Technology Integration

Using Technology to Empower Students With Special Needs

Learn how one educator uses G Suite for Education to help students overcome their negative self-images and embrace learning.

November 8, 2016

One of the biggest problems I encounter as a resource room teacher is the self-esteem of the students in my classes. After years of disappointing academic experiences, their confidence is low and their motivation has declined. Combine those points with the peer pressure, bullying, and stresses of middle school, and the students do not have a positive outlook on their education.

In my classroom, technology is a tool for empowerment—it creates a collaborative and innovative space for all students. Along with over 50 million educators and students, I am primarily using Google’s G Suite for Education. The suite is a bundle of Google’s key products, such as Drive, Docs, Slides, and Forms, along with new tools like Google Classroom. While I used these applications in a middle school classroom, the following strategies are appropriate for any age from upper elementary students to high school seniors. 

Use Google Classroom for Choice and Personalized Learning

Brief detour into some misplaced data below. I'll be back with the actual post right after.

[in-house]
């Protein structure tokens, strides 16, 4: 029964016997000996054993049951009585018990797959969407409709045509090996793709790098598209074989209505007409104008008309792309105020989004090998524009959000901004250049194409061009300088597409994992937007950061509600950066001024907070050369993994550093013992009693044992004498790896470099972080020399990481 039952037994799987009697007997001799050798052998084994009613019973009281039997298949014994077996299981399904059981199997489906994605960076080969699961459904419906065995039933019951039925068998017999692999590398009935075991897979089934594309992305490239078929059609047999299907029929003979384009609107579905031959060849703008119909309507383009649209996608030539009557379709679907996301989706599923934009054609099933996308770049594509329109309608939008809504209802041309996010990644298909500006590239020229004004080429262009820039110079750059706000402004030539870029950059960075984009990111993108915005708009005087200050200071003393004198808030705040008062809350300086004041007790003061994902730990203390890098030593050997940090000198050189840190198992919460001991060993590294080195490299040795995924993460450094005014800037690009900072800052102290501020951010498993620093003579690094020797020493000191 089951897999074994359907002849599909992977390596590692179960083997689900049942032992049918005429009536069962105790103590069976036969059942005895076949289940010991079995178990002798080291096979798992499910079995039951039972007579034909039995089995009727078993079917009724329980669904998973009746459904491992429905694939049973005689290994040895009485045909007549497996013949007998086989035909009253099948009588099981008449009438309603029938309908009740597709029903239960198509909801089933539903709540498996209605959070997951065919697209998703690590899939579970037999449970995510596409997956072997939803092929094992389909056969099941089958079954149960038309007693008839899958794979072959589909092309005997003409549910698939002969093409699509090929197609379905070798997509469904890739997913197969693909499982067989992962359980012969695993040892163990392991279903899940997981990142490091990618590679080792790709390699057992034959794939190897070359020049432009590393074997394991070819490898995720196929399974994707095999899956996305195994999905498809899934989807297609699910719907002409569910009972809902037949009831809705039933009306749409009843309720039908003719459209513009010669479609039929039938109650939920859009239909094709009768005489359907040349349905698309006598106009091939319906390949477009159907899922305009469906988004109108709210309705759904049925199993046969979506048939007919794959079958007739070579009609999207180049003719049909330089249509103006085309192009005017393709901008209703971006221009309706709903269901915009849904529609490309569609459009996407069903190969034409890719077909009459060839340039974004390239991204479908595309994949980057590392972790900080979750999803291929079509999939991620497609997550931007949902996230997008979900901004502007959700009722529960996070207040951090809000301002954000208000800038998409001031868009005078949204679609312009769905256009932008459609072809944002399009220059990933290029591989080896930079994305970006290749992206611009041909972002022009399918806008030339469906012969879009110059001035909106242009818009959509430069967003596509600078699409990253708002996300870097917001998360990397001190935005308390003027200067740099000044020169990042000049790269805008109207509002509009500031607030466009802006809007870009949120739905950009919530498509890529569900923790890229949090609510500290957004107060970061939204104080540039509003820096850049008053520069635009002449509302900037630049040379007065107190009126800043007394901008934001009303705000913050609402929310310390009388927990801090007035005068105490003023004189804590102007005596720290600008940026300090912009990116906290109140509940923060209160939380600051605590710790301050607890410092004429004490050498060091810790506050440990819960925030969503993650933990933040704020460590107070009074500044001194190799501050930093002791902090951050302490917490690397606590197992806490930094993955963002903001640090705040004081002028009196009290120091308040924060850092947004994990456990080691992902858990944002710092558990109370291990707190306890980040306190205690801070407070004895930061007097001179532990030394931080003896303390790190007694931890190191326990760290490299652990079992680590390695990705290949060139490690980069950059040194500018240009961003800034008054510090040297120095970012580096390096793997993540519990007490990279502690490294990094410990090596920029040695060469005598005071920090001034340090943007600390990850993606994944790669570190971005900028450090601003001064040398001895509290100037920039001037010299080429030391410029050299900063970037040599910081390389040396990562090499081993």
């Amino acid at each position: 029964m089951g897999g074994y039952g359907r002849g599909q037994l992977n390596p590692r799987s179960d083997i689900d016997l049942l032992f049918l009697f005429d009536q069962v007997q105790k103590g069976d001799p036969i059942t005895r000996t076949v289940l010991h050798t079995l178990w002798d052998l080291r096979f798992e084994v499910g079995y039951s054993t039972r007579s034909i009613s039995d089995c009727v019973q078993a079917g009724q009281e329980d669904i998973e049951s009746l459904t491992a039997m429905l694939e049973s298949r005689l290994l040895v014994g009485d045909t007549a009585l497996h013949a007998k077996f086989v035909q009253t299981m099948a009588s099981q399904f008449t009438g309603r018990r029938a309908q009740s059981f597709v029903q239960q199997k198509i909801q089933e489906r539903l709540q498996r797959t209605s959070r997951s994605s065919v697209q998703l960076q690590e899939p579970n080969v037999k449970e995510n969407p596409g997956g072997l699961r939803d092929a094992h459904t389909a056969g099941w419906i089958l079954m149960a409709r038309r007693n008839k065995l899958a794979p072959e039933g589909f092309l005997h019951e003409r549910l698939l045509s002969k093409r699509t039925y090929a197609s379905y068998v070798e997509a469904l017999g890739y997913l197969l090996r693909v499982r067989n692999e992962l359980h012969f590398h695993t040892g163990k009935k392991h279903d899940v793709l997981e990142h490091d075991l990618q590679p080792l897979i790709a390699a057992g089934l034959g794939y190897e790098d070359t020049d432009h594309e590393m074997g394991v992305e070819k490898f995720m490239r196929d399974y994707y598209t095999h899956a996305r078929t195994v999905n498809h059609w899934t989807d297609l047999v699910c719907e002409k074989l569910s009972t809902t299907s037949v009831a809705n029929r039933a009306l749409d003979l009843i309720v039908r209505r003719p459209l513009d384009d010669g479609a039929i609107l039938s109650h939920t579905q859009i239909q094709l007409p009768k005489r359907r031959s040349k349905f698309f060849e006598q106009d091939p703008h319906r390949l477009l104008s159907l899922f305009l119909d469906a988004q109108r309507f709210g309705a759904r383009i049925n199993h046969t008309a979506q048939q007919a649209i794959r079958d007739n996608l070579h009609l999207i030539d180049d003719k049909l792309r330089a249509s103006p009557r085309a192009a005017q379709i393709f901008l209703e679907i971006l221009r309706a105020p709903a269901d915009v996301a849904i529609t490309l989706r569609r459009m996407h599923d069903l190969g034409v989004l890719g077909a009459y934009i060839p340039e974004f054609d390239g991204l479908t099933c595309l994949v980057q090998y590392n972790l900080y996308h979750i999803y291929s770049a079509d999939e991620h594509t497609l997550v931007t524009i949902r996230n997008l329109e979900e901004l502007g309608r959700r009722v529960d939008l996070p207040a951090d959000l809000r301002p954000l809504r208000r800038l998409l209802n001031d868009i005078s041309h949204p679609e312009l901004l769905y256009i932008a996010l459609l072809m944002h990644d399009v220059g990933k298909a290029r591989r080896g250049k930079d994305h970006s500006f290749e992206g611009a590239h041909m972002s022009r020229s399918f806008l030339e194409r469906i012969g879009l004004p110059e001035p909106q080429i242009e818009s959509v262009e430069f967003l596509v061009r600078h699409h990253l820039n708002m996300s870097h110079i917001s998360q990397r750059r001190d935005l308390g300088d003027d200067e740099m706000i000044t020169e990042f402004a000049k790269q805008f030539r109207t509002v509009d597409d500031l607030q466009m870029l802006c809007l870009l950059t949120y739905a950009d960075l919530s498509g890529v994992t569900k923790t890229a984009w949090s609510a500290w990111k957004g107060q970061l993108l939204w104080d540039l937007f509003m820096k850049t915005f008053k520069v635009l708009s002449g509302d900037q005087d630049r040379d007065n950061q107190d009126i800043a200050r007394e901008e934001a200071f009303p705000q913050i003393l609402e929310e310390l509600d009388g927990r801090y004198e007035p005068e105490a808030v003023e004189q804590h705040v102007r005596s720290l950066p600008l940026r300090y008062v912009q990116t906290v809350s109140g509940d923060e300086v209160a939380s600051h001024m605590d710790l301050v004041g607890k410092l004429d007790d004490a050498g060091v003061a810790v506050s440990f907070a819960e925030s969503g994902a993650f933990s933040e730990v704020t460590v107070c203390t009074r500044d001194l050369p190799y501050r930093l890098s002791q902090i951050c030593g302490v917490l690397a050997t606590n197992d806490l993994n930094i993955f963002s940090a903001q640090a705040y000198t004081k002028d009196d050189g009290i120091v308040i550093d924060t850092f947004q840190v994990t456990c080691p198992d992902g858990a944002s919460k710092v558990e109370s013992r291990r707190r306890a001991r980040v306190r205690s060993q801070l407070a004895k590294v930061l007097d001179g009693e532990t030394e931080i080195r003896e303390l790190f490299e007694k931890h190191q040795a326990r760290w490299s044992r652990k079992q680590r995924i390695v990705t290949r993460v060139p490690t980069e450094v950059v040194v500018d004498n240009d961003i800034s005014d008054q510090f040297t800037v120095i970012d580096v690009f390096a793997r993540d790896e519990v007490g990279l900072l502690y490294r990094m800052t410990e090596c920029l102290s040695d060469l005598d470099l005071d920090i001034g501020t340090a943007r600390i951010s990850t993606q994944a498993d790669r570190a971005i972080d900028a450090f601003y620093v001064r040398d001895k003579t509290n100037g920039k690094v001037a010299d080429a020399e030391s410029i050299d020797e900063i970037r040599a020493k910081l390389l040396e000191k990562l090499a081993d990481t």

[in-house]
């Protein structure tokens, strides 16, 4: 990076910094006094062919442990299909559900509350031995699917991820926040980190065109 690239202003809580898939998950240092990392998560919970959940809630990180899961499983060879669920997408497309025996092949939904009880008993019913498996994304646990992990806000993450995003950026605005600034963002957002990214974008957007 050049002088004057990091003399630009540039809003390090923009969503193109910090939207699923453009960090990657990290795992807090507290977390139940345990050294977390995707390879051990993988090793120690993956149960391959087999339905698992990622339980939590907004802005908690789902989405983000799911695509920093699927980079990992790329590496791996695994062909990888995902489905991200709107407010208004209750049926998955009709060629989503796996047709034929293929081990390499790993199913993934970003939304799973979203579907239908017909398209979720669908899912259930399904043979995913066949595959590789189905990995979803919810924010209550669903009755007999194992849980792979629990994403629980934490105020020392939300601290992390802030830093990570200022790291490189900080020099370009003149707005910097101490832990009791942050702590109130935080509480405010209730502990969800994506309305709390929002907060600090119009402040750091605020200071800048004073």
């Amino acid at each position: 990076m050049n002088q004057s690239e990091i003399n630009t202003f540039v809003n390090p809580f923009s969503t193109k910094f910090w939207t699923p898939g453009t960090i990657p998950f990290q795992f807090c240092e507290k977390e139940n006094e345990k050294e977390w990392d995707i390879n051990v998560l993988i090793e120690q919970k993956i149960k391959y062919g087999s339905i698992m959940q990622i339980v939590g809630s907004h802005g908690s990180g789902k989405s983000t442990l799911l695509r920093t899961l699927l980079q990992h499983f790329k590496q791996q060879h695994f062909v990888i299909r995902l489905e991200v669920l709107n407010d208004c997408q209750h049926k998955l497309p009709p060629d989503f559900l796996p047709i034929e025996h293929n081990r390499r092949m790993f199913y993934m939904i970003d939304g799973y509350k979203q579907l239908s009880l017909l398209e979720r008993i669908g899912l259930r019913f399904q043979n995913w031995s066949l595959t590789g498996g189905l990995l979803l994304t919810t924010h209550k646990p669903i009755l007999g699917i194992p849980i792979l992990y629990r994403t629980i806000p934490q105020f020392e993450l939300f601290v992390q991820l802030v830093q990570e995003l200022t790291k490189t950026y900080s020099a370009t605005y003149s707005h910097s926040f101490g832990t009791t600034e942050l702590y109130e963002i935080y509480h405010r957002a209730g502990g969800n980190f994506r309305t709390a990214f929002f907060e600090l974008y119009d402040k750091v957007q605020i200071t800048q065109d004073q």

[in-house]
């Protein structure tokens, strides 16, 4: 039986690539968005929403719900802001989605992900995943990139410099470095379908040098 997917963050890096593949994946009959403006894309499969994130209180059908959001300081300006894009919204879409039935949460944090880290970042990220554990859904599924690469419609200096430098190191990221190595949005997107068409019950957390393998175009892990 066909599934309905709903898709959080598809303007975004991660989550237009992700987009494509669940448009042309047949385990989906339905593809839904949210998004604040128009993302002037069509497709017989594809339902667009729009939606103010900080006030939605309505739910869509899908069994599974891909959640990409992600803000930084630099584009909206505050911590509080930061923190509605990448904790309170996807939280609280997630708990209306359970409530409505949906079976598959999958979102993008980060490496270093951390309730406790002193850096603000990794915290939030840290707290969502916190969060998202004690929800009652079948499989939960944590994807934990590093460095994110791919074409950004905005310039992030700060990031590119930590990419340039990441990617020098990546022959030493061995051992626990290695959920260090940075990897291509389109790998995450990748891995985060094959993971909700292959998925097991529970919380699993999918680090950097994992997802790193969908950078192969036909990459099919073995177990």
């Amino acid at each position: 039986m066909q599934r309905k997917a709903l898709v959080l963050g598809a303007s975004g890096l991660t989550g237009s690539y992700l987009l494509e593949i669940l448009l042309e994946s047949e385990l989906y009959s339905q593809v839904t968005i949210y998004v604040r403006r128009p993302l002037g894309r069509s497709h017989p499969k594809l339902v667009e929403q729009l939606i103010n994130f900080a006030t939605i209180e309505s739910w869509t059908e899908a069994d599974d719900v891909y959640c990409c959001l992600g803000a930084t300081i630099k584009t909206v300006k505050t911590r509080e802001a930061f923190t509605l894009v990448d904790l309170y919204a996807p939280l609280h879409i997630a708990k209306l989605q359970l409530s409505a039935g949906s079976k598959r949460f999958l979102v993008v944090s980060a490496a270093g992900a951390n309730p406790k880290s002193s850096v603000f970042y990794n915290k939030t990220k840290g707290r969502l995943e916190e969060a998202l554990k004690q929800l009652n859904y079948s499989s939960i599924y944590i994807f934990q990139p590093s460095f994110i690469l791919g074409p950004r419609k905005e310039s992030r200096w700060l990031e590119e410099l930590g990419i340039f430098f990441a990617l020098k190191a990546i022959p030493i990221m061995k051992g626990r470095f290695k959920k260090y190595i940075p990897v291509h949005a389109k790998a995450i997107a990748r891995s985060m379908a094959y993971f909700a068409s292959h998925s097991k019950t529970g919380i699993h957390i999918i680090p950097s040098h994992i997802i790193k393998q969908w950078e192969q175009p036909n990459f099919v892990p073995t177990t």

My special education students typically miss out on taking courses of personal interest. Electives are often replaced with supplemental math or reading classes to bring the students up to grade-level expectations. So I decided to bring student interests into my resource rooms. While we still have to follow the curriculum and I have to modify it based on individual needs, I wanted to implement more choice and personalized learning in my instruction. 

Choice Board
© Kathryn Nieves
A Choice Board used in the author's classroom

I typically share a choice board or a HyperDoc to Google Classroom in order to provide my students with their own avenues for learning. A choice board is a graphic organizer that offers students options of tasks to complete. A HyperDoc is a digital lesson plan that also incorporates choice in student learning. I provide students with tasks they are required to complete and a variety of tasks they can choose from and can complete at their own pace. This individual pacing helps to increase student ownership and accountability for their learning—traits that all students need, especially students with special needs. 

Sometimes the HyperDoc is as simple as a multimedia text set from which students choose what they would like to read and view. For some assignments, students use YouTube to view a video I’ve created about the topic. Then they have their choice of an article to read based on their own individual interests. Students can choose to use Google Slides, their own YouTube video creation, a Google Form to survey others, or other technology tools to show what they’ve learned before sharing with their peers via Google Classroom. Students are given the freedom to demonstrate their knowledge in their own way and tend to feel more invested in learning because of the choices they are given. 

Create “20 Percent Time” for Passion Projects